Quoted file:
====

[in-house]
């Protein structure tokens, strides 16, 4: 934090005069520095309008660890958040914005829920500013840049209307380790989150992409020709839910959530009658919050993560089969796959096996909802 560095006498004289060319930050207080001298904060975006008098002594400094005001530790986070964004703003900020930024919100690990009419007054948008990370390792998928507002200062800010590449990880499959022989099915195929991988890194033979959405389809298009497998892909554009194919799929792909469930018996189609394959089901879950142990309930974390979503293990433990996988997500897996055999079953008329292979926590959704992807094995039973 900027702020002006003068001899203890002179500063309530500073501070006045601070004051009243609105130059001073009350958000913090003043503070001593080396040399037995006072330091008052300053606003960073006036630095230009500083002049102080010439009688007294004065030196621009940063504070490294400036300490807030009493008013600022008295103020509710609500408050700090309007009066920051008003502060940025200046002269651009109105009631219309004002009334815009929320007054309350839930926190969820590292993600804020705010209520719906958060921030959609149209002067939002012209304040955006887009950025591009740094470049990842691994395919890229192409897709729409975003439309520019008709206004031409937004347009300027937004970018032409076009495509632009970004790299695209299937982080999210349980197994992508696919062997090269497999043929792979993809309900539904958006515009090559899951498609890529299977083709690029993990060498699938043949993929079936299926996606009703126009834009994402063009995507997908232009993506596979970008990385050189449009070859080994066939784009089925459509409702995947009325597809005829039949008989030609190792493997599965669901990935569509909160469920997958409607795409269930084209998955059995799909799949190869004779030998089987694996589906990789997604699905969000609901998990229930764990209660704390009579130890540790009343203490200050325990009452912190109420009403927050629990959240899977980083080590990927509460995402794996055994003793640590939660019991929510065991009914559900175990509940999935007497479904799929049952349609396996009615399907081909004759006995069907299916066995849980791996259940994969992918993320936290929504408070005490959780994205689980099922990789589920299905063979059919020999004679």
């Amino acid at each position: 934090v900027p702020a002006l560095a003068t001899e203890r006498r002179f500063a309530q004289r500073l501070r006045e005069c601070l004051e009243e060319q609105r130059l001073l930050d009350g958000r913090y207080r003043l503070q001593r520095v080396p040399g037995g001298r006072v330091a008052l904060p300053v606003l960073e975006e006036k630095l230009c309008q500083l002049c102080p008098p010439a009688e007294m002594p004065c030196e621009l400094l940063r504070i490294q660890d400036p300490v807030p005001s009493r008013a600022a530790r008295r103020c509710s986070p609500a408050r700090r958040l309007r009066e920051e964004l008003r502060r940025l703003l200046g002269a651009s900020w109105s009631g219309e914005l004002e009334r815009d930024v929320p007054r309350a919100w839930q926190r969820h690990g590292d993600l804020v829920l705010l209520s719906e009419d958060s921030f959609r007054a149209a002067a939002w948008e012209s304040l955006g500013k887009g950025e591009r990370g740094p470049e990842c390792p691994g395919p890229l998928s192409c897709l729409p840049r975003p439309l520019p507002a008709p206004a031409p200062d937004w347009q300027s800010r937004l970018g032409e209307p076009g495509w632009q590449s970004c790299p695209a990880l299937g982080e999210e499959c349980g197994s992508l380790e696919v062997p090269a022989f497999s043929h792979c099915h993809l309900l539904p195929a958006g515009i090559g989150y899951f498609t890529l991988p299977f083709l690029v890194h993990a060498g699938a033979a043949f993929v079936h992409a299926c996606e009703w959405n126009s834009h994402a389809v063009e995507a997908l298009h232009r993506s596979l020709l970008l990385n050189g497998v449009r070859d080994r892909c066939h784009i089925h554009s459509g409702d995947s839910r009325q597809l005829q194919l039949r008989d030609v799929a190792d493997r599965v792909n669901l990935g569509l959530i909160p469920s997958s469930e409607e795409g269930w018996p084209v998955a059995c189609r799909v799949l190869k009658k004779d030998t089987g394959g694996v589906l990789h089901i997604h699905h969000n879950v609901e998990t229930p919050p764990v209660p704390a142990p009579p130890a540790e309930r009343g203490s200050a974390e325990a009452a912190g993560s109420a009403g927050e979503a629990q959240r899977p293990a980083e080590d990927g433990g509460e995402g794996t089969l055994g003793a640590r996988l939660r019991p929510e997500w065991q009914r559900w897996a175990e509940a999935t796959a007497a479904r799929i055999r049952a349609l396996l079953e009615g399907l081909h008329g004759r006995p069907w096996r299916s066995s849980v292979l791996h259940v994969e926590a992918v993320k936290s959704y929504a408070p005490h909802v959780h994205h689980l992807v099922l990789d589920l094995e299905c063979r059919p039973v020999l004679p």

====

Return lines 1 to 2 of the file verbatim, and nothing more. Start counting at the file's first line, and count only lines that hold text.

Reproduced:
[in-house]
């Protein structure tokens, strides 16, 4: 934090005069520095309008660890958040914005829920500013840049209307380790989150992409020709839910959530009658919050993560089969796959096996909802 560095006498004289060319930050207080001298904060975006008098002594400094005001530790986070964004703003900020930024919100690990009419007054948008990370390792998928507002200062800010590449990880499959022989099915195929991988890194033979959405389809298009497998892909554009194919799929792909469930018996189609394959089901879950142990309930974390979503293990433990996988997500897996055999079953008329292979926590959704992807094995039973 900027702020002006003068001899203890002179500063309530500073501070006045601070004051009243609105130059001073009350958000913090003043503070001593080396040399037995006072330091008052300053606003960073006036630095230009500083002049102080010439009688007294004065030196621009940063504070490294400036300490807030009493008013600022008295103020509710609500408050700090309007009066920051008003502060940025200046002269651009109105009631219309004002009334815009929320007054309350839930926190969820590292993600804020705010209520719906958060921030959609149209002067939002012209304040955006887009950025591009740094470049990842691994395919890229192409897709729409975003439309520019008709206004031409937004347009300027937004970018032409076009495509632009970004790299695209299937982080999210349980197994992508696919062997090269497999043929792979993809309900539904958006515009090559899951498609890529299977083709690029993990060498699938043949993929079936299926996606009703126009834009994402063009995507997908232009993506596979970008990385050189449009070859080994066939784009089925459509409702995947009325597809005829039949008989030609190792493997599965669901990935569509909160469920997958409607795409269930084209998955059995799909799949190869004779030998089987694996589906990789997604699905969000609901998990229930764990209660704390009579130890540790009343203490200050325990009452912190109420009403927050629990959240899977980083080590990927509460995402794996055994003793640590939660019991929510065991009914559900175990509940999935007497479904799929049952349609396996009615399907081909004759006995069907299916066995849980791996259940994969992918993320936290929504408070005490959780994205689980099922990789589920299905063979059919020999004679």